Goal-Based Investing with Cumulative Prospect Theory and Satisficing Behavior
AbstractThis paper presents a time-continuous goal-based portfolio selection model with cumulative prospect theory preferences and satisficing behavior, where investors optimally split their wealth among several investment goals at different horizons. The paper extends the model of Berkelaar, Kouwenberg and Post (2004) to account for multiple-goals. We show that when the discounted values of all target wealths is not too high relative to the initial wealth (i.e., goals are not too ambitious), investors mainly invest to reach short-term investment goals and adopt safe investment strategies for this purpose. However, when goals are very ambitious, they put a high proportion of their wealth in long-term goals and adopt aggressive investment strategies with high leverage to reach short-term goals and the overall investment strategy also displays high leverage. High incentives to reach ambitious shortterm goals (high target returns) and the consequent excessive leverage have been identified as causes for the global financial crisis erupted in 2008.
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Bibliographic InfoPaper provided by Department of Economics, University of St. Gallen in its series University of St. Gallen Department of Economics working paper series 2009 with number 2009-22.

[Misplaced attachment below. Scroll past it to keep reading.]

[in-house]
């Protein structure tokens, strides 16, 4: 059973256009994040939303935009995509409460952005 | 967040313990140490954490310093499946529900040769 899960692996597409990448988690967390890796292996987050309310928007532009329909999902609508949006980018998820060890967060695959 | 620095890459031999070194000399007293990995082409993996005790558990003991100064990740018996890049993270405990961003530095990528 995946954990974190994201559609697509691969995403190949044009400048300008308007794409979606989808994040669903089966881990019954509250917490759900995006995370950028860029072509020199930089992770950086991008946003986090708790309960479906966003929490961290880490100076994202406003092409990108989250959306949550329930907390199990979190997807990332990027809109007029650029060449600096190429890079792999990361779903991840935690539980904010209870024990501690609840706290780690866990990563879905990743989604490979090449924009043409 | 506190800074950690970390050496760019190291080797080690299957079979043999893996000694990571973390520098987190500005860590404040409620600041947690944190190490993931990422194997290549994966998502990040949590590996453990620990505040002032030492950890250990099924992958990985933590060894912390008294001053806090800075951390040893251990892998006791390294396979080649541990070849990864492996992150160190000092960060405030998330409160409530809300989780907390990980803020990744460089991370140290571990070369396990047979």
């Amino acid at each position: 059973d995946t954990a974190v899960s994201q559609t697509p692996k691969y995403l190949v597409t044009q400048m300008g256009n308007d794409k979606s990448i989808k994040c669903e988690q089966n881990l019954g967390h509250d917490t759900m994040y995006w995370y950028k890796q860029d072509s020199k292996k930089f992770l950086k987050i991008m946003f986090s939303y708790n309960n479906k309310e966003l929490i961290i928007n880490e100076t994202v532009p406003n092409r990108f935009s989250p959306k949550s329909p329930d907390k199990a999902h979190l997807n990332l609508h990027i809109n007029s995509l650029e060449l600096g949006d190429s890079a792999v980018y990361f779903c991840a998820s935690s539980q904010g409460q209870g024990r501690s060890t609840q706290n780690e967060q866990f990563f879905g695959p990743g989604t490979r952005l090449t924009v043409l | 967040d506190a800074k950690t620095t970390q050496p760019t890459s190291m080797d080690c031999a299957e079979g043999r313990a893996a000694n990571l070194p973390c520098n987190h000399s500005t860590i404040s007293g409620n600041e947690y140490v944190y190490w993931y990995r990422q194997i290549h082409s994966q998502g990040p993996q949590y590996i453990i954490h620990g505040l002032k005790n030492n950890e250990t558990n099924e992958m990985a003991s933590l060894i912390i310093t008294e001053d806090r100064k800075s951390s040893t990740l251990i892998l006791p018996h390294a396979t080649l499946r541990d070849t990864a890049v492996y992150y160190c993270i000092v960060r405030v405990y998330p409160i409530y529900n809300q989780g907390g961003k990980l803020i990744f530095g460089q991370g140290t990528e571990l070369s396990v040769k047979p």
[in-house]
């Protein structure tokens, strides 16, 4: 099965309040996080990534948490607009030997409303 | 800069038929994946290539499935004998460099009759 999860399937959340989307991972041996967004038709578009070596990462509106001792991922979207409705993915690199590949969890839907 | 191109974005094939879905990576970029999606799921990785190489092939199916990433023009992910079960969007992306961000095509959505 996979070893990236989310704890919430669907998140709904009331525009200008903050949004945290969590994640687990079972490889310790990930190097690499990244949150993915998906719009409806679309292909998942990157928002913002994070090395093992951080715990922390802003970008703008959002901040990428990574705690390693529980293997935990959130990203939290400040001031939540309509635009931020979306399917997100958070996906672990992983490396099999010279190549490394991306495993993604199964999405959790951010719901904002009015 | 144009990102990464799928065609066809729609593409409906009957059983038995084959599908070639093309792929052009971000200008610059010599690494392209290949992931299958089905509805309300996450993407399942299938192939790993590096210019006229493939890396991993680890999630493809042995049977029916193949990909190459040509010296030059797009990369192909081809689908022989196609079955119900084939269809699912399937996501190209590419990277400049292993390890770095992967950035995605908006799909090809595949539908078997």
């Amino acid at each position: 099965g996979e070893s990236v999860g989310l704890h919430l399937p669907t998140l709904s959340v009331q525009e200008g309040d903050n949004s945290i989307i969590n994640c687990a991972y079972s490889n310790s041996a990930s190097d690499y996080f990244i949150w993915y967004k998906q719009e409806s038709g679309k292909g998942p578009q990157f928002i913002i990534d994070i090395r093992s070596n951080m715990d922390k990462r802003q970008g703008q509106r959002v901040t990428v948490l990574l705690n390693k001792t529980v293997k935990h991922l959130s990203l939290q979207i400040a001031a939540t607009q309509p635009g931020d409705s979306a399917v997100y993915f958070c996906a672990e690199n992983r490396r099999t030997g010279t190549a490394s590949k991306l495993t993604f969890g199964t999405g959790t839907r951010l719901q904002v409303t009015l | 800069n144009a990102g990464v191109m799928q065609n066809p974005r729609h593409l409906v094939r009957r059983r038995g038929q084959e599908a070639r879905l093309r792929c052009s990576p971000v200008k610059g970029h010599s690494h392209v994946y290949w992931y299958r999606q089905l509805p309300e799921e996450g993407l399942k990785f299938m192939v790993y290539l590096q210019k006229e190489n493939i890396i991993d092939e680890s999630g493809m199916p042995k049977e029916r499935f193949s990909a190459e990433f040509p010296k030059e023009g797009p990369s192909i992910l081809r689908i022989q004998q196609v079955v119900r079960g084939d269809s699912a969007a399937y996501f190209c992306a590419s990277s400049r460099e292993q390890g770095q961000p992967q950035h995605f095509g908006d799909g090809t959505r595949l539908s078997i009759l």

Length: 51 pages
Date of creation: Aug 2009
Date of revision:
behavioral finance; portfolio selection; mental accounting; narrow framing; cumulative prospect theory; satisficing; loss aversion; goal-based approach;
Find related papers by JEL classification:
- D10 - Microeconomics - - Household Behavior - - - General
- G11 - Financial Economics - - General Financial Markets - - - Portfolio Choice; Investment Decisions
This paper has been announced in the following NEP Reports:
- NEP-ALL-2009-08-22 (All new papers)
- NEP-CBE-2009-08-22 (Cognitive & Behavioural Economics)
- NEP-UPT-2009-08-22 (Utility Models & Prospect Theory)
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